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Lack of support at times of stress may trigger anorexia or bulimia

Washington , Wed, 25 Apr 2012 ANI

Washington, April 25(ANI): Eating disorders can be caused by lack of support following traumatic events such as bereavement, relationship problems, abuse and sexual assault, according to a new study.

Even changing school or moving home can prove too much for some young people and lead to conditions such as anorexia or bulimia.

Researchers from the University of Minnesota, USA, spoke to 26 women and one man aged from 17 to 64 receiving treatment from a specialist outpatient clinic. They had suffered from eating disorders for an average of 20 years.

"The aim of our study was to find out if there was any link between transitional events in family life and the onset of eating disorders" said lead author Dr Jerica M Berge, Assistant Professor in the Department of Family Medicine and Community Health at the University.

"Eating disorders are an important public health issue and knowing what causes them can help us to develop more effective treatment and support," she said.

The patients had a median age of 27 years and had been receiving treatment for between ten months and 18 years. Nine had anorexia nervosa, three had bulimia nervosa, one had both and the other 14 had eating disorders that did not meet the diagnostic criteria for any one specific condition.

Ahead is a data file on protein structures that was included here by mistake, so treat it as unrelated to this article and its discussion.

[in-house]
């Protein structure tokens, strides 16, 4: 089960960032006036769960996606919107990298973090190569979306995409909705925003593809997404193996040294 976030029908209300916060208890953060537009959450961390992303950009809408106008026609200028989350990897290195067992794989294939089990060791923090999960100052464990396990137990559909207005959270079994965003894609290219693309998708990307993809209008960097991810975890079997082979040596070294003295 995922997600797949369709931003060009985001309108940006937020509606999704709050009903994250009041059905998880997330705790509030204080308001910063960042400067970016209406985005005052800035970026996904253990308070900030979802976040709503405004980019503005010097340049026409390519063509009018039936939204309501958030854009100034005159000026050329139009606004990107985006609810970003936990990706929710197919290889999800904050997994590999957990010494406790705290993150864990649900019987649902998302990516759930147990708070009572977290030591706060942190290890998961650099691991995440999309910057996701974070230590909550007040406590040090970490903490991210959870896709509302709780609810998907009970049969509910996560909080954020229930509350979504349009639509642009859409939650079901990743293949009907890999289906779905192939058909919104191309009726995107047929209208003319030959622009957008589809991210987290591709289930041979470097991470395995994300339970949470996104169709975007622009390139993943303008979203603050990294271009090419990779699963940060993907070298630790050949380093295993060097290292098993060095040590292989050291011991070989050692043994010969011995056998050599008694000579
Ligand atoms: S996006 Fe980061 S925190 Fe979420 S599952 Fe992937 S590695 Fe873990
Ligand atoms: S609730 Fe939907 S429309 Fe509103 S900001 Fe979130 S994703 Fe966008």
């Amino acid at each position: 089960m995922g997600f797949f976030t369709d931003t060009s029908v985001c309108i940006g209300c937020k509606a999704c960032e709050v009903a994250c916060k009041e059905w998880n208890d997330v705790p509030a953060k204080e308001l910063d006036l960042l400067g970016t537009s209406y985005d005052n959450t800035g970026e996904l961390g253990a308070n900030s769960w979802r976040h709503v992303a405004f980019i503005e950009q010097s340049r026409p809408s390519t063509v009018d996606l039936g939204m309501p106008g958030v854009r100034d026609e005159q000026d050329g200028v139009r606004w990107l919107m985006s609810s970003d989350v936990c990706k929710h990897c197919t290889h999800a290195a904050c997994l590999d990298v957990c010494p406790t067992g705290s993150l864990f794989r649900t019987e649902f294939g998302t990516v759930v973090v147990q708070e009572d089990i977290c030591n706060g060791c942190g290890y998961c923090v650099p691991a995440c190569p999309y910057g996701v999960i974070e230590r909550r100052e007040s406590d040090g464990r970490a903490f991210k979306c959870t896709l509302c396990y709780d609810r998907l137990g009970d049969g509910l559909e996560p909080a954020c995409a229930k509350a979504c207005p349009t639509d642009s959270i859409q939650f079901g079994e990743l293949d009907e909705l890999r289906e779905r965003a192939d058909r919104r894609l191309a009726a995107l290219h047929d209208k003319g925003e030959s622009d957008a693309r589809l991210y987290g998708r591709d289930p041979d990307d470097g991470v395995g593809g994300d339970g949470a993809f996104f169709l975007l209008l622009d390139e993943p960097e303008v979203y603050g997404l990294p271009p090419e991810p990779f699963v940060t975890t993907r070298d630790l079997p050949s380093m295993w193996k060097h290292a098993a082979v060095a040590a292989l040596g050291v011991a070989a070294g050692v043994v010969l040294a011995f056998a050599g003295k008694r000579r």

Six key themes covered the transitional events that preceded eating disorders:

School transition. Some talked about the problems they had adapting to the more independent world of junior high school and others talked about leaving home to go to college and how they missed friends and family.

Relationship changes. Breaking up with a partner affected some participants and others talked about their parents splitting up and moving on.

Death of a family member. The death of a family member or close friend often proved traumatic, with people saying that they didn't not know how to deal with their grief and that they received little support.

Home and job transition. Some were affected by their family relocating or losing their job and described how they felt lonely, unsupported and lacked close relationships during these transitions.

Illness/hospitalisation. A number had been ill and some said that their weight loss made them feel good and prompted positive comments from others.

Abuse/sexual assault/incest. Some talked about abusive events and how they felt let down or deserted by the very friends and family they needed to support them. Two said they ate more to become unattractive or bigger and intimidating.

According to Dr Berge, the study confirms that eating disorders can be triggered by a number of life changes and that lack of support was a common theme.

"We hope that our findings will be of interest to parents as well as health professionals as they underline the need for greater awareness and support at times of change and stress," she added.

The study appeared in the May issue of the Journal of Clinical Nursing. (ANI)


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